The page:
SEOUL, March 27 (Korea Bizwire) – South Korea called on North Korea on Friday to immediately release two of its nationals detained in the communist country on espionage charges.
North Korea announced that it has arrested the two South Korean men on charges of espionage for the South’s state spy agency.
“It’s very regrettable that the North is making such a groundless claim about them,” the unification ministry said in a statement. “We strongly call for their quick release and repatriation.”
The North held a press conference for the two, which it identified as Kim Kuk-gi and Choe Chun-gil, at the People’s Palace of Culture in Pyongyang on Thursday. Speaking at a press briefing, unification ministry spokesman Lim Byeong-cheol confirmed that Kim and Choe are South Korean nationals. But he refused to clarify whether they are related to the NIS.
It is a matter that requires a South Korean government probe after they are freed and repatriated here, Lim said.
He instead criticized the North for violating human rights and humanitarian spirit as well as international practices by unilaterally detaining the South’s citizens without any notice to Seoul.
In the Pyongyang press conference, meanwhile, an unnamed official at the North’s Ministry of State Security branded them as “heinous terrorists,” according to Pyongyang’s media.
“They zealously took part in the anti-DPRK smear campaign of the U.S. imperialists and the puppet group of traitors to isolate and blockade the DPRK in the international arena by labeling it ‘a country printing counterfeit notes’ and ‘sponsor of terrorism’ while pulling it up over its ‘human rights issue,’” the North’s official was quoted as saying.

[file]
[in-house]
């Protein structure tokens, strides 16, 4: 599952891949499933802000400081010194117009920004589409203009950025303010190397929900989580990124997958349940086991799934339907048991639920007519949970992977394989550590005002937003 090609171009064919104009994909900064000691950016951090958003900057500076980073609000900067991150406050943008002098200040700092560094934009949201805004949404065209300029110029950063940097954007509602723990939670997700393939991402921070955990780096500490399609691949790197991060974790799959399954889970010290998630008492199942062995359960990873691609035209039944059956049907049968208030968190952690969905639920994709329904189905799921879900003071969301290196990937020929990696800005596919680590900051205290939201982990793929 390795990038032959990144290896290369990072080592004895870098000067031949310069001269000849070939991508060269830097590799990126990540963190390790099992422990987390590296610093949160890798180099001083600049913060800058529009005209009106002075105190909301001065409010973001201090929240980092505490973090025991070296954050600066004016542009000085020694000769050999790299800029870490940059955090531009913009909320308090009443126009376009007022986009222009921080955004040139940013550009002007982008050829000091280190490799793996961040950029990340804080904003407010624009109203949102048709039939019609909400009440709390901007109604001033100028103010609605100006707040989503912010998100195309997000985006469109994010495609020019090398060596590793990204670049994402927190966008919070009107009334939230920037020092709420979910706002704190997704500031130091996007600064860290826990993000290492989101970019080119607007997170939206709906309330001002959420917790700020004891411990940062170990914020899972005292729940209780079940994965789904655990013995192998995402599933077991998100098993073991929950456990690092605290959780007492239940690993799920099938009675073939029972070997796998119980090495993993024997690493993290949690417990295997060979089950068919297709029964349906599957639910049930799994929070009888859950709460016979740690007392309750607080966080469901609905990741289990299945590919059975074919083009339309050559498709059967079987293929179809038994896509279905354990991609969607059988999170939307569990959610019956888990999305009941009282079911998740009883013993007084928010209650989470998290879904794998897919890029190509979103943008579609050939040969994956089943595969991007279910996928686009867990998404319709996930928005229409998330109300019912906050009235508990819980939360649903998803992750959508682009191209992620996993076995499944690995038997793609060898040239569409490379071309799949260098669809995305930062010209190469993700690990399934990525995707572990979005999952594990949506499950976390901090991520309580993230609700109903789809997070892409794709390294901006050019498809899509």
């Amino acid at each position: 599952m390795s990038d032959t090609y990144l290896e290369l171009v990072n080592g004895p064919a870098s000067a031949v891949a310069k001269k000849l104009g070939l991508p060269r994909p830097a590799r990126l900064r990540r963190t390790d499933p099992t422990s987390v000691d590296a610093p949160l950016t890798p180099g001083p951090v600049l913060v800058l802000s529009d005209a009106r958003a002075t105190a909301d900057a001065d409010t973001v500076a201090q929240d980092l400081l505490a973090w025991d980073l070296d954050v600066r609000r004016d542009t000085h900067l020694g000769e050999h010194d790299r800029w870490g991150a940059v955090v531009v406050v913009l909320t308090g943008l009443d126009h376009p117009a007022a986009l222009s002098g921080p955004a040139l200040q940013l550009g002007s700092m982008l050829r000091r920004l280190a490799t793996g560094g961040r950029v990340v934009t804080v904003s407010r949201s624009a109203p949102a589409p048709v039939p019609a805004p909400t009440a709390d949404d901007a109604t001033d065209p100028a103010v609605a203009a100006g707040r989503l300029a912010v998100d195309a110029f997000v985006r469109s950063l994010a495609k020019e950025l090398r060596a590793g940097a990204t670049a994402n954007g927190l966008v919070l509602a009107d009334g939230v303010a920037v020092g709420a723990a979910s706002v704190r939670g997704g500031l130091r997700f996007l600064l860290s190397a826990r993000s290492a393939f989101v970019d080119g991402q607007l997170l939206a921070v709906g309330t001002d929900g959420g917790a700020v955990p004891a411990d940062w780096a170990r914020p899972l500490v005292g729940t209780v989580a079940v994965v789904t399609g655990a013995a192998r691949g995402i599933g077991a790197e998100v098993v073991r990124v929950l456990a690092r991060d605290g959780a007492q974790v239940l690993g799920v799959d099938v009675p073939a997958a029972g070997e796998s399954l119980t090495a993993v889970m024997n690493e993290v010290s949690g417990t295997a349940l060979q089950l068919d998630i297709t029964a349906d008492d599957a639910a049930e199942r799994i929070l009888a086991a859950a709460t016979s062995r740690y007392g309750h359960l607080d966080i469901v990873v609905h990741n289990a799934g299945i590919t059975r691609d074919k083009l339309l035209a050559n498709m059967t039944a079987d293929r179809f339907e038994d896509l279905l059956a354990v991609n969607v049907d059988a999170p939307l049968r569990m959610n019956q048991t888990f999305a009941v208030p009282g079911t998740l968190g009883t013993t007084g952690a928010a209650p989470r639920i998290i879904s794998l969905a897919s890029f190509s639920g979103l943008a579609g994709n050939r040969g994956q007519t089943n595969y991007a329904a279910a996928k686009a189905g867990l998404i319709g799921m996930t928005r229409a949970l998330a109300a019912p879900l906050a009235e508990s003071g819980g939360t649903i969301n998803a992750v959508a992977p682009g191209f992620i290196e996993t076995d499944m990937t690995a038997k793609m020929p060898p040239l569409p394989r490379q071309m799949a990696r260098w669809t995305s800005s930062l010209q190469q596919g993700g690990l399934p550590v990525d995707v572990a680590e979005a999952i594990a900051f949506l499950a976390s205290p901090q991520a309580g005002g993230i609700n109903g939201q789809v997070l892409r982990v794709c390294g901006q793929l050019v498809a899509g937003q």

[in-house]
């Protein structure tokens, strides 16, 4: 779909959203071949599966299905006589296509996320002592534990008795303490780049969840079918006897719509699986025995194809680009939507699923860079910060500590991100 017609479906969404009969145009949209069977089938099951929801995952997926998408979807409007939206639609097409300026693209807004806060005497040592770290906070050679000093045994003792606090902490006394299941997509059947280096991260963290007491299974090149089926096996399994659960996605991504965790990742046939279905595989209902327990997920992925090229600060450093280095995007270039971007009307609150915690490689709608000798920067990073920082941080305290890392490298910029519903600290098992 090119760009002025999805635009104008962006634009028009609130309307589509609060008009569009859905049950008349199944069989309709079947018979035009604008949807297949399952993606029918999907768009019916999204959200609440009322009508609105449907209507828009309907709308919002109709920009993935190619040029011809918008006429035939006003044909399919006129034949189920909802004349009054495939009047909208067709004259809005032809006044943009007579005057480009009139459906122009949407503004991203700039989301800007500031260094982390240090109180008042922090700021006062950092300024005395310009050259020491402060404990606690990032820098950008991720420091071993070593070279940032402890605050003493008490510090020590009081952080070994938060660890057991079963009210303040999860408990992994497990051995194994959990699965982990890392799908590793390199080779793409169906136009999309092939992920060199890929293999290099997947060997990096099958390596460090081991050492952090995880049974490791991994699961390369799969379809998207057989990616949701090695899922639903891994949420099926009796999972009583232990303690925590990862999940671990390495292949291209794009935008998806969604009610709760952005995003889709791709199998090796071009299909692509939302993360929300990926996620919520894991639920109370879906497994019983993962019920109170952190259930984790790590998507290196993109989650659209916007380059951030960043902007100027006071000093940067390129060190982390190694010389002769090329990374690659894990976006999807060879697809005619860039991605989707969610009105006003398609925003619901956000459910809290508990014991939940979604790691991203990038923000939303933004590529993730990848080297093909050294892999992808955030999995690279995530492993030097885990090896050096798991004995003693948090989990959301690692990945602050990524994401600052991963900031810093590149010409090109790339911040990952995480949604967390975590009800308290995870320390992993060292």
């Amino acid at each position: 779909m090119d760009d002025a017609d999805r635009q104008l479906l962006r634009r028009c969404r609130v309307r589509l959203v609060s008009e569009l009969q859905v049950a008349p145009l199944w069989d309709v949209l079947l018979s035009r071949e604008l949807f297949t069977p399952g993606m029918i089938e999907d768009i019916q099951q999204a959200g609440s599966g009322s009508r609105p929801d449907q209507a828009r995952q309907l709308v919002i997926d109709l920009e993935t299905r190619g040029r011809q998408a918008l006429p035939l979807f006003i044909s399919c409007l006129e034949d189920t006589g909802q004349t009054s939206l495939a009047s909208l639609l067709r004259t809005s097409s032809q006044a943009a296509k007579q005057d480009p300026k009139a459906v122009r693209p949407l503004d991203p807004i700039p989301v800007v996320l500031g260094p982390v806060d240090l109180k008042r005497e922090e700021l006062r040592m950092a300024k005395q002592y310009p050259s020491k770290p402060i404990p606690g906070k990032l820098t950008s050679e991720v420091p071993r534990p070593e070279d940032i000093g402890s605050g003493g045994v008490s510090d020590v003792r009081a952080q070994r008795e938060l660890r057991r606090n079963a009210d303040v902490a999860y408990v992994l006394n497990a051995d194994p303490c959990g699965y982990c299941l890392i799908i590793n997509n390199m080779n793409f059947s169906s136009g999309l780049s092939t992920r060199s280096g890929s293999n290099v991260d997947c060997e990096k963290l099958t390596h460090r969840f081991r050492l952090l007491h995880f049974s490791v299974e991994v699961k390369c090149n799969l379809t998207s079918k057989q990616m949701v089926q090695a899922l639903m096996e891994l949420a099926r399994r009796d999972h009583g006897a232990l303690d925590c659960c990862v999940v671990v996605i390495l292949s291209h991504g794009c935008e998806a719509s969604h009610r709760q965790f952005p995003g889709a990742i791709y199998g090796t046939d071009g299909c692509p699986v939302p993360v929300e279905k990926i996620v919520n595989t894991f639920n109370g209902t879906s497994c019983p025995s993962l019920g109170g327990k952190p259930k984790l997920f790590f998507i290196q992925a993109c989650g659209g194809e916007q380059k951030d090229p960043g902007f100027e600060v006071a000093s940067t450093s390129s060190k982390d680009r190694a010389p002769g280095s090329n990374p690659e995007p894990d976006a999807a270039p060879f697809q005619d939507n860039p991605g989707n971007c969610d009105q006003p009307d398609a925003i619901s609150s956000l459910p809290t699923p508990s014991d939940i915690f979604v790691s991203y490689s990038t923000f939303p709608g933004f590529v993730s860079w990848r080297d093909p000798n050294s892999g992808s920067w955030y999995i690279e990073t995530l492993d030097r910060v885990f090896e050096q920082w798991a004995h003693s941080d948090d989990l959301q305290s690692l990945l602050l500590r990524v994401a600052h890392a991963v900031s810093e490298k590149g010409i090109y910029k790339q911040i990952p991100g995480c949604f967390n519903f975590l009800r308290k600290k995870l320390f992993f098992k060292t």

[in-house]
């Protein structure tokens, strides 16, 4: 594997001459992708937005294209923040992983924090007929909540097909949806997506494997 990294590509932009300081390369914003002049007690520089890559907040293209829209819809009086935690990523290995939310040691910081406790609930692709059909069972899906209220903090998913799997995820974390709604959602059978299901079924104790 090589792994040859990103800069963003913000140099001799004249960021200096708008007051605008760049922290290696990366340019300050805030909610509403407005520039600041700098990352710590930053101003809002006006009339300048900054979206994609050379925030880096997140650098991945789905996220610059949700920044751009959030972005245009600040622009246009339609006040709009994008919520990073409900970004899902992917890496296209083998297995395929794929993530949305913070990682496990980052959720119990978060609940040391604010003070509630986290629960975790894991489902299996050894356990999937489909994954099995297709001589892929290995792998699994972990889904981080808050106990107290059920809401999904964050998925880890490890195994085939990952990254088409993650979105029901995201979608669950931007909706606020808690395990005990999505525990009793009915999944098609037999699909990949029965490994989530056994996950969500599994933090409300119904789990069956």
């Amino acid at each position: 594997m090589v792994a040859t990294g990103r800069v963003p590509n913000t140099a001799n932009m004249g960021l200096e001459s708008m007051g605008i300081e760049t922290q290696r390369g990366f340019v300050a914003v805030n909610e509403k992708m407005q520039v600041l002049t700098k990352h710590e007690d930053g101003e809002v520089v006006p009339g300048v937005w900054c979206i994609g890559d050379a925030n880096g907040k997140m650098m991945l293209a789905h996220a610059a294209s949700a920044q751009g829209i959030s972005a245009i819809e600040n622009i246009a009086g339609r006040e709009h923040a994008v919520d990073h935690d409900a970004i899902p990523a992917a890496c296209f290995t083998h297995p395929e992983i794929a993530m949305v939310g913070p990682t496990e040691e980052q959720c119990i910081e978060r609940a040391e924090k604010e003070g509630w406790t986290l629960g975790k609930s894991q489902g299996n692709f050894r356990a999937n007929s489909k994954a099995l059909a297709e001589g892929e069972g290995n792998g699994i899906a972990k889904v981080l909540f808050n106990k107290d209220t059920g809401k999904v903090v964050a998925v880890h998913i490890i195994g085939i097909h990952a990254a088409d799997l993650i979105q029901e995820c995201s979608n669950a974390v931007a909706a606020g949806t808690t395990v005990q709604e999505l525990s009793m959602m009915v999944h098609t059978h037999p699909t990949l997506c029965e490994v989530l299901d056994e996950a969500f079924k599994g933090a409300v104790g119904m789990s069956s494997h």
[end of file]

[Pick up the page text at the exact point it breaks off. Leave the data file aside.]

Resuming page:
DPRK is the acronym for the Democratic People’s Republic of Korea, the North’s official name.
The official also accused the two of gathering information on the Workers’ Party of Korea and other state and military secrets.
Pyongyang released public footage and audio files of what it claims to be the two men’s confessions of spying for the South’s National Intelligence Service (NIS).
With the North’s security agents standing next to them, Kim and Choe said they were bribed by a senior NIS agent to collect information on the communist nation and criticize its system.
In 2010, Kim said, he received an “instruction” from the NIS that the North’s top leader might visit China by train and he provided the Seoul-based agency with information related to a railway station in a Chinese border town.
He also said he offered information on the North’s nuclear program. He admitted to have committed a grave crime and apologized for that.
Kim was born in Daejeon, a South Korean city, and he had operated an underground church in the Chinese border city of Dandong since 2003, the North said, without specifying when and how he was arrested.
As to Choe, it said, his hometown is the South’s eastern city of Chuncheon, and the 56-year-old left his country in 2003 and spent many years in China. He was caught by the North’s border guards after illegally entering the nation.
The arrests of Kim and Choe are expected to add to already-strained ties between the two Koreas.
It raised the number of South Koreans currently detained in the North to three. Kim Jeong-wook, a South Korean missionary, was put in custody in October 2013.